Good coaching is about developing a life-long love of sport in people and in a commitment to seeing the quality and number of coaches grow in Northland, the Northern Advocate has teamed up with Sport Northland to publish a question-and-answer feature on one local coach per month.

The aim is to highlight coaches from an array of codes to give an insight into the nuances of coaching and the people who dedicate themselves to the discipline.

The eighth coach profile is Kaitaia College senior netball coach Gloria Harrison, a woman devoted to her code in the Far North.
Name: Gloria Harrison

Age: 50


Hometown: Kaitaia

Sport: Netball

Occupation: Finance

Current coaching role: Most recently, I have been a Kaitaia College senior netball coach for the past five years.

Playing background: I started playing when I was in year 6, but I always played up a grade. I played through secondary school at Kaitaia College and then onto a club where I played with my mum.

I became a Mangonui and Northland representative player. I was eventually invited to play for North Harbour, but I turned this down as it would have meant me leaving my hometown.

Coaching experience: From the age of 18, I was involved in all aspects of netball. I was playing, but I also coached younger kids and I umpired. I have coached at all levels in the Mangonui Netball Centre - junior, senior, club, school, as well as age group Mangonui reps.

Training/Qualifications: I learned to coach by coaching. Sitting in a room and paper exercises is not the best way for me to learn. I learn best 'kanohi ki te kanohi', face to face. In these situations, I observe and ask questions, then go on and apply this knowledge in a coaching situation.


Favourite author/movie: I rarely get a chance to read for pleasure. I would like to watch movies occasionally, but my husband usually gets to the remote first.

Favourite meal: I love corned beef

What is your why?

I like giving back to a sport that I got a lot from and also to the community I grew up in. I like to see people having a similar experience to what I had and seeing the expressions of joy on their faces when they're successful, especially after they have worked hard and not expected the success.

Some of these opportunities, like travelling out of the region, are important to these kids to see the world from a different perspective. It helps grow them as young people.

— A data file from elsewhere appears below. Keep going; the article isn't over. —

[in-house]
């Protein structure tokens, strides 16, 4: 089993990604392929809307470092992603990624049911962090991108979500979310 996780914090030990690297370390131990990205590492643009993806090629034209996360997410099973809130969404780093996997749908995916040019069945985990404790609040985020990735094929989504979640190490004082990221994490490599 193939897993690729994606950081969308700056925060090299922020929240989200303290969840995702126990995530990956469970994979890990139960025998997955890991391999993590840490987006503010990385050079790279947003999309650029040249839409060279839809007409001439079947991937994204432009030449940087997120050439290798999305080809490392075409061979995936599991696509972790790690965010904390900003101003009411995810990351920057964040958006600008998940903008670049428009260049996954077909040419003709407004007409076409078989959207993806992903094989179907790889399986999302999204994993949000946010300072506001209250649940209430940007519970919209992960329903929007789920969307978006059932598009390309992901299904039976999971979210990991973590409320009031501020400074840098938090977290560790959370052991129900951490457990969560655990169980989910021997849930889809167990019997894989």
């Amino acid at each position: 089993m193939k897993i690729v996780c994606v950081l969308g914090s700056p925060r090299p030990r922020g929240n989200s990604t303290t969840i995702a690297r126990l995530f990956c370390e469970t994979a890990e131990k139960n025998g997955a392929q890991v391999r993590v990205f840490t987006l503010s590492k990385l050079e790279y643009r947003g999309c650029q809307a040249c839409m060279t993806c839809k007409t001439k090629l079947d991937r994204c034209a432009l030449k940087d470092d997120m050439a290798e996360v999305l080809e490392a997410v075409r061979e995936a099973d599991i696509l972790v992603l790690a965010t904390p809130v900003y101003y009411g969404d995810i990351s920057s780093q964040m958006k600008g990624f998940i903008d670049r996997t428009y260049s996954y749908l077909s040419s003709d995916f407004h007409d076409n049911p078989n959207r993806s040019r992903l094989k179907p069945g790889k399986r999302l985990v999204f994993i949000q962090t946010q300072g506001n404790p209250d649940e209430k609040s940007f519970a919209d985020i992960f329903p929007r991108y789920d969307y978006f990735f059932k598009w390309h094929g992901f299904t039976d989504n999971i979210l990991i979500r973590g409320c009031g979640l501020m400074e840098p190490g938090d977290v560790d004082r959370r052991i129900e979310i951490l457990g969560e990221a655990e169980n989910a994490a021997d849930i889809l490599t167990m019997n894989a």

How did you get into coaching?

I started coaching at high school, after a session with national coach Yvonne [Willering]. Coaching resonated with me and I wanted to see if I could bring the same feeling to others that Yvonne did to me.

Who has been the most influential coach/person in your life?

One would be Yvonne Willering. I attended a coaching session with her when I was 18. She was a straight up person, much like myself. She 'turned the lights on' for me and made it all really fun.

The other would be Claire Stensness, a local lady who coached me when I was younger and who made her coaching mark, not only in Northland, but also at North Harbour.

What has been your most memorable moment coaching?

In 2017, I took Kaitaia College to the UNISS netball tournament where we won the B grade and progressed into the A grade - the first time ever for the school. The joy was very apparent on the girls faces and the tears flowed.

How has your coaching changed?

Not too much has changed for me. I still learn from others. These days, I focus a bit more on the players understanding why they are doing something rather than just doing what I tell them.

How has coaching/sport changed?

Sport is a bit more technical. We have better equipment and more of it. Balls are better, footwear is better, uniforms are better. We have special resources to prepare players for games and trainings.

Girls now also train at the gym to play netball – that never used to happen. To train for netball we played netball. I think the gym and other equipment are now amazing additional resources.

What is the importance of coaching in the sector?

Coaching is very important. It helps gel girls together. No one can stand out alone. Team spirit spills over into other areas of your life. Coaching netball is more than just coaching the skills and the game, it's about coaching people to be better people.

What is your number one coaching tip?

Every team can be beaten – believe it!